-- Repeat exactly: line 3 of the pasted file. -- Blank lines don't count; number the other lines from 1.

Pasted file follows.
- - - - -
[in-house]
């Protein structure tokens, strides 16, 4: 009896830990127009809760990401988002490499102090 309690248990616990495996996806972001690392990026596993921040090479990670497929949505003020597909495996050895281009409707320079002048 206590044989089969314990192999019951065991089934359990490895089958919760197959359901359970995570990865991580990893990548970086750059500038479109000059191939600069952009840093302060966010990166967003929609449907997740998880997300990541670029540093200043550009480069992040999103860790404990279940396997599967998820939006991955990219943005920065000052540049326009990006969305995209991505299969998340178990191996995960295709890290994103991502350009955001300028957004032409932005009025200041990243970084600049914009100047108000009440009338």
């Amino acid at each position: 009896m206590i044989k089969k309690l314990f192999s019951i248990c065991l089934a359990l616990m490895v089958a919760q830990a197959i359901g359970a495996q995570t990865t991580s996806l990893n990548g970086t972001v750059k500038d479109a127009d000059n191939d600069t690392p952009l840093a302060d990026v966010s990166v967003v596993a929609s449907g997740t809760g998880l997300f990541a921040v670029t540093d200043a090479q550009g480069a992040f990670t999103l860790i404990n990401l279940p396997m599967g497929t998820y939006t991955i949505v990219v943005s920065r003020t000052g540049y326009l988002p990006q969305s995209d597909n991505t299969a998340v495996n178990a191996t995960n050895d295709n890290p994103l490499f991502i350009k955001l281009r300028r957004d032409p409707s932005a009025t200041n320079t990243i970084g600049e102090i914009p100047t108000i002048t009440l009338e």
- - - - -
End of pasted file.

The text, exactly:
């Amino acid at each position: 009896m206590i044989k089969k309690l314990f192999s019951i248990c065991l089934a359990l616990m490895v089958a919760q830990a197959i359901g359970a495996q995570t990865t991580s996806l990893n990548g970086t972001v750059k500038d479109a127009d000059n191939d600069t690392p952009l840093a302060d990026v966010s990166v967003v596993a929609s449907g997740t809760g998880l997300f990541a921040v670029t540093d200043a090479q550009g480069a992040f990670t999103l860790i404990n990401l279940p396997m599967g497929t998820y939006t991955i949505v990219v943005s920065r003020t000052g540049y326009l988002p990006q969305s995209d597909n991505t299969a998340v495996n178990a191996t995960n050895d295709n890290p994103l490499f991502i350009k955001l281009r300028r957004d032409p409707s932005a009025t200041n320079t990243i970084g600049e102090i914009p100047t108000i002048t009440l009338e």